Men Don’t Cry, Right?

Men Don’t Cry, Right?

Men Don’t Cry, Right?

Emotions. Vulnerability. Embracing hurt, pain and grief. These are things that have been taught to certain men and generations of men to hide and tuck away. Being emotional or showing emotions is feminine. Men don’t cry. Who wants to see a man cry? It’s weak. I’m sure you’ve heard these sayings and statements before. I know I have.

Being brought up around a copious amount of women was my normality. Emotions and openness flying around me on a constant basis. I loved it and it really opened me up. It forced me to not close myself off to people and emotions. I allowed life experiences to fully envelop me. My mother was everything to me – she was the benchmark of life and how people should be, an example for me to follow. She taught me what love was, she was my first love and it’s a love that I’m always secretly chasing because she’s not here on this earth anymore. I miss her in so many ways that randomly manifest themselves to me at various stages in my life. I miss her love. Her stability. Her closeness. The way she eased my worries and fears. It’s hard to fully comprehend and put into words what my mother meant to me, but she meant more than what I have expressed so far. I can’t do her justice. I try my best to keep her legacy going to give her and myself a sense of pride – I try to do things that would make her proud and sometimes I fall short, but at least I’m trying.

After my mother passed away, my normality was taken away and I had to grow up without her – without my constant. Externally, I had it all worked out in the short term. Be respectful and do her justice at her funeral and uphold her good example and show love to everyone, especially my family who felt distant to me at the time (showering me with money and not love). Keep focusing on my education and pursuing that (we had an education plan that we put together to help me visualize my future and what needed to be done to achieve certain things). Live with my aunt and enjoy spending time with my cousins. But I couldn’t predict that life would throw in so many things to test me, make me lose control and mess me up. Life got very real without my mother around. I was scared, fearful and so vulnerable. I was bullied by my cousin. He also threatened me at knifepoint. He thought I was trying to take his girl. He sold my TV and clothes for drug money. I also got mugged twice. I got cheated on twice from the same woman who took my virginity. That heartbreak sent me to counseling. I didn’t know myself, I was naive – I thought everyone was nice because that’s all I knew with my mother. I had no one to truly comfort me at any of those times and other future times. I tried to confide in friends to advise, listen and help me (a reason why a lot of my friends are family to me). I had no one else.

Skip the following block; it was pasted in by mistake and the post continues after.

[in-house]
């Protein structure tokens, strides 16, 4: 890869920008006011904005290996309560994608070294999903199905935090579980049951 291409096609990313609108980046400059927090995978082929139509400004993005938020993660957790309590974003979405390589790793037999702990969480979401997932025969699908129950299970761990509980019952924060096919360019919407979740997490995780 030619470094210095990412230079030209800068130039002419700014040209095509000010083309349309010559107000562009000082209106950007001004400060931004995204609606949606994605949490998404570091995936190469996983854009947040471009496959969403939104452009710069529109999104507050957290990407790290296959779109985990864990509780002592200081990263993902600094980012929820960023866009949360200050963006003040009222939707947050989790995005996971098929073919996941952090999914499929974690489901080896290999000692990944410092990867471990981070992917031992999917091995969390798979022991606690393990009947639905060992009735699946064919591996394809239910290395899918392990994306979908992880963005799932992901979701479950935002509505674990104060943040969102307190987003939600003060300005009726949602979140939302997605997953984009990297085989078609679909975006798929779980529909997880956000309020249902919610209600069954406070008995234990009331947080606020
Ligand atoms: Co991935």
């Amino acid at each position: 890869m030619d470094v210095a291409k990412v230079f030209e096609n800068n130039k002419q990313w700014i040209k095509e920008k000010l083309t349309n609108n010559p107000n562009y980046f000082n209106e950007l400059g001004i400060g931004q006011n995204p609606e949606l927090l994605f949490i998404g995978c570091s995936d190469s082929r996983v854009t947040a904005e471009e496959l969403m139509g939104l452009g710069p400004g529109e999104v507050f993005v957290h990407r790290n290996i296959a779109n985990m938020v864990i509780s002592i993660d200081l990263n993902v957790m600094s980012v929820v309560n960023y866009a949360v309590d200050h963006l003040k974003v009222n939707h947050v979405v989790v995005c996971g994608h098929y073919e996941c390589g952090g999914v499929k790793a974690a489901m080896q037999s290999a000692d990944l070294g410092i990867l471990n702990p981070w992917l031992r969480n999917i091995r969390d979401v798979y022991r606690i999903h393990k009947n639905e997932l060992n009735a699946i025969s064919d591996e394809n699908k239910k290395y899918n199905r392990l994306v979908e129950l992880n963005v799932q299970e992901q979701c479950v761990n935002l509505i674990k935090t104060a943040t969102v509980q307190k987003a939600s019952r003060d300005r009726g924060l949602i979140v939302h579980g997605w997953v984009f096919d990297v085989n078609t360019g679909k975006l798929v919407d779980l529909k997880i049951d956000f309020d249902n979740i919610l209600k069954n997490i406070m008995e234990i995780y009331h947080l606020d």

Internally, I was a mess. I lost my way. I had no emotional direction. I turned my emotions off. Short tempered, confused, in pain, still grieving, dealing with so much hurt. The problem was that I kept numbing myself to everything that was happening in my life. I tucked away feelings and emotions and never fully dealt with them. I became the type of man that didn’t cry, especially in public. I always stopped myself from crying and always stopped myself from showing open emotion when things got too deep. I bottled everything up so that I didn’t have to deal with it. It wasn’t healthy but it allowed me to cope and move forward on the outside.